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The episode of Saint George and the Dragon appended to the hagiography of Saint George was Eastern in origin, brought back with the Crusaders and retold with the courtly appurtenances belonging to the genre of Romance. The earliest known depiction of the motif is from early eleventh-century Cappadocia; the earliest known surviving narrative is an eleventh-century Georgian text.
According to the Golden Legend the narrative episode of Saint George and the Dragon took place in a place he called "Silene," in Libya. There was no such place, the name being perhaps a corruption of Cyrene. The Golden Legend is the first to place this legend in Libya, as a sufficiently exotic locale, where a dragon might be imagined.
This town had a pond large as a lake where a plague-bearing dragon dwelled that envenomed all the countryside. To appease the dragon, the people of Silene used to feed it a sheep every day, and when the sheep failed, they fed it their children, chosen by lottery.
It happened that the lot fell on the king's daughter. The king, distraught with grief, told the people they could have all his gold and silver and half of his kingdom if his daughter were spared; the people refused. The daughter was sent out to the lake, decked out as a bride, to be fed to the dragon.
Saint George by chance rode past the lake. The princess, trembling, sought to send him away, but George vowed to remain.
The dragon reared out of the lake while they were conversing. Saint George fortified himself with the Sign of the Cross, charged it on horseback with his lance and gave it a grievous wound. Then he called to the princess to throw him her girdle and put it around the dragon's neck. When she did so, the dragon followed the girl like a meek beast on a leash. She and Saint George led the dragon back to the city of Silene, where it terrified the people at its approach. But Saint George called out to them, saying that if they consented to become Christians and be baptised, he would slay the dragon before them.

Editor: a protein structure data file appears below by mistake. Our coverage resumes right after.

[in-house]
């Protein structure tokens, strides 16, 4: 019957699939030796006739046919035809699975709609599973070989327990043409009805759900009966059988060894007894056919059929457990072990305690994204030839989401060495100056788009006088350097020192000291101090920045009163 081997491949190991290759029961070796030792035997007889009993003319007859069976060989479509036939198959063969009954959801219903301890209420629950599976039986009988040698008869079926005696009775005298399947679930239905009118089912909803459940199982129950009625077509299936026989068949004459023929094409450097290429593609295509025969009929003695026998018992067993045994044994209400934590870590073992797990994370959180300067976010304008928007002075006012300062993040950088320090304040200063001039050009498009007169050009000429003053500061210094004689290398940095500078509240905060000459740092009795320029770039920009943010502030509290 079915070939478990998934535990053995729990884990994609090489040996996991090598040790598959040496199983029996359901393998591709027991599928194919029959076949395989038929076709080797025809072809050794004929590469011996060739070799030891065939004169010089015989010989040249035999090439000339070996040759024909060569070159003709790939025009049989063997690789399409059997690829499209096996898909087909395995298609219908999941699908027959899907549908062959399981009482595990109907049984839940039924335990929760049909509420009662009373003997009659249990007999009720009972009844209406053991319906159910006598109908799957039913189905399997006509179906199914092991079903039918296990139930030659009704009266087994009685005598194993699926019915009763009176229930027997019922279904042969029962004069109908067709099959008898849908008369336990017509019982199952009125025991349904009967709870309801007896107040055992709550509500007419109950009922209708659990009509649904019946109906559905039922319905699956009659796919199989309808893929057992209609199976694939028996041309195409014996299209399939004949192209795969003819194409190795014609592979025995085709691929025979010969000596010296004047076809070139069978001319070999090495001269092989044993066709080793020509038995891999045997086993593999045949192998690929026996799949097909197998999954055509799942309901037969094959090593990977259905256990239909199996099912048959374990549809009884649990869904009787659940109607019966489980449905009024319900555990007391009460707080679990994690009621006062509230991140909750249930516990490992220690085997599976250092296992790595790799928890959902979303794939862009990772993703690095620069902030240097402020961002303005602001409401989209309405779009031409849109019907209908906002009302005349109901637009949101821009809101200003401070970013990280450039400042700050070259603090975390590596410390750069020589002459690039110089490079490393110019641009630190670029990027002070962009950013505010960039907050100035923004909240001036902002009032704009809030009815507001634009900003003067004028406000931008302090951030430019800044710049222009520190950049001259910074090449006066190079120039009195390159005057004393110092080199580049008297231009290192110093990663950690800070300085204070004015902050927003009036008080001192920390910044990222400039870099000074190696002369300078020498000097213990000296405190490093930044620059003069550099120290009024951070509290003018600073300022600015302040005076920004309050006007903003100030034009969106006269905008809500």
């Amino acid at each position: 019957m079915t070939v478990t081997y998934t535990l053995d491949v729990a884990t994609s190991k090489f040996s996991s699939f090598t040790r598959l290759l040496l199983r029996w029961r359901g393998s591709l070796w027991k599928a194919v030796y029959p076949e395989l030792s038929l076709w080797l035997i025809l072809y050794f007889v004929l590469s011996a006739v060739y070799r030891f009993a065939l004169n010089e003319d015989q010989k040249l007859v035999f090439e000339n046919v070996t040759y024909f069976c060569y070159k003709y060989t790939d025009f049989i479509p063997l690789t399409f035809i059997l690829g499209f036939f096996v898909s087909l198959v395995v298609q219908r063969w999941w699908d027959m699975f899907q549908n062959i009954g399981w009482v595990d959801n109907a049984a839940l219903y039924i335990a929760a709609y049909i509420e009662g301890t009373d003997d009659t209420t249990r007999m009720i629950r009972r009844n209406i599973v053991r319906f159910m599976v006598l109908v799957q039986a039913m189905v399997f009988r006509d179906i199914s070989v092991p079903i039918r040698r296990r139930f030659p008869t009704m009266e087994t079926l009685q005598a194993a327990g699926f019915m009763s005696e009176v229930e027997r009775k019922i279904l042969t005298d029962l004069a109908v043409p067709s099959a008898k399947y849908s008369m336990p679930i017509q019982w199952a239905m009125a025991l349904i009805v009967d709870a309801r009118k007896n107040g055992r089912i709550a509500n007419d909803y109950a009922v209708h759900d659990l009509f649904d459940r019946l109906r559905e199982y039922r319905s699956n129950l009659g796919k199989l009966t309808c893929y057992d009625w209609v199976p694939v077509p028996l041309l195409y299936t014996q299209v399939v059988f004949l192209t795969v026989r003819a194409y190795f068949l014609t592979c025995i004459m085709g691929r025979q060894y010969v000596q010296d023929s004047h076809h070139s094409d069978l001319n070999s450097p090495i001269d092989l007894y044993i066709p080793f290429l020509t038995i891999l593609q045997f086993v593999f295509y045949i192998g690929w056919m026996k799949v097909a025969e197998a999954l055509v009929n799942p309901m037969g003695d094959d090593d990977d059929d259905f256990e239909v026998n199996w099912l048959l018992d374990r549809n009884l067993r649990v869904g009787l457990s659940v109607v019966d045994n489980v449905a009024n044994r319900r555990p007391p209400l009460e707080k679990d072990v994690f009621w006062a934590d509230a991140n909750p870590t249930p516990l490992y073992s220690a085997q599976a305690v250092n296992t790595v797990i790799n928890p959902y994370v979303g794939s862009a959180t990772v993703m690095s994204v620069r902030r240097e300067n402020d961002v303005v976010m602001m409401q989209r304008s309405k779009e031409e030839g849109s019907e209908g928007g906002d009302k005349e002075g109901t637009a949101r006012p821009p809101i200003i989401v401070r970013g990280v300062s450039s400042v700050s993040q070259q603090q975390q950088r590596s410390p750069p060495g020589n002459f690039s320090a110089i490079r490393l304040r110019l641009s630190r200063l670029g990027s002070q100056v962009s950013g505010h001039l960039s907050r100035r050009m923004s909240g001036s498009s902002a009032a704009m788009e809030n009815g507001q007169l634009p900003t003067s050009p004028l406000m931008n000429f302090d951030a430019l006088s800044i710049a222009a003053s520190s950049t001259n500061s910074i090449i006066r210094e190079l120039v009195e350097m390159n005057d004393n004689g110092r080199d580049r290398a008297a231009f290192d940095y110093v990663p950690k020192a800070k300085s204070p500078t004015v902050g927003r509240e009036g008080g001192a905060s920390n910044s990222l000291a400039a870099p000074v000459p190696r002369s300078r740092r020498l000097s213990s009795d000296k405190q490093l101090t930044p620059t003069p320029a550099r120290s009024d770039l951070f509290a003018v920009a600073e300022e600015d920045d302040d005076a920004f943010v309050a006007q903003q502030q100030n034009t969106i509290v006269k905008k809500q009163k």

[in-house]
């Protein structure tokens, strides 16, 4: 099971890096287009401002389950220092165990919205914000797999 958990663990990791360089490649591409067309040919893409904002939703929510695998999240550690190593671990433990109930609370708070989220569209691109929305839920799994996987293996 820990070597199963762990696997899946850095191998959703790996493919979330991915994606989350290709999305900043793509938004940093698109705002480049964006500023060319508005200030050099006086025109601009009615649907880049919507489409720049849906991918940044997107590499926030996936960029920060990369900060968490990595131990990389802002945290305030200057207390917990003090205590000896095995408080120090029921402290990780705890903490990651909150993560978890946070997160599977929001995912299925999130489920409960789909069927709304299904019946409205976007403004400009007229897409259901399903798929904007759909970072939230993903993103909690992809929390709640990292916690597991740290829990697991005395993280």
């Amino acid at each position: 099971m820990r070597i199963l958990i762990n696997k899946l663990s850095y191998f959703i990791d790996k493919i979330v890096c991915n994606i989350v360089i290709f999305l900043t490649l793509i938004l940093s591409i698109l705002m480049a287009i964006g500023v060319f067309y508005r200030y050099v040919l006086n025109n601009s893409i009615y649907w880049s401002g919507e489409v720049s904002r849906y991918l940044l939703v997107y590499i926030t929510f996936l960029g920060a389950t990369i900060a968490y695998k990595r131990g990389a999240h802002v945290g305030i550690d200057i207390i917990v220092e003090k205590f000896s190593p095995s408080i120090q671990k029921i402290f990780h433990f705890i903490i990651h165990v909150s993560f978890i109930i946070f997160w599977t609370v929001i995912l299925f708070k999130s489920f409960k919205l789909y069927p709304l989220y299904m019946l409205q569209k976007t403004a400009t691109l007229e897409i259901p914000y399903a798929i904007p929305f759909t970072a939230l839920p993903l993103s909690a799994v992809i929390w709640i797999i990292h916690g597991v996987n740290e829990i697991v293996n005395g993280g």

The king and the people of Silene converted to Christianity, George slew the dragon, and the body was carted out of the city on four ox-carts. "Fifteen thousand men baptized, without women and children." On the site where the dragon died, the king built a church to the Blessed Virgin Mary and Saint George, and from its altar a spring arose whose waters cured all disease.
Traditionally, the lance with which St. George slew the dragon was called Ascalon, a name recalling the city of Ashkelon, Israel. From this tradition, the name Ascalon was used by Winston Churchill for his personal aircraft during World War II (records at Bletchley Park), since St. George is the Patron Saint of England.
The following is from: An Illustrated Dictionary of Jewelry, autor: Harold Newman, publishers: Thames and Hudson
A popular motif for decorating jewelry since the 16th century, depicting St George mounted on a horse slaying the dragon with his spear. It is found on some gold pendants and brooches decorated with enamelling and gemstones.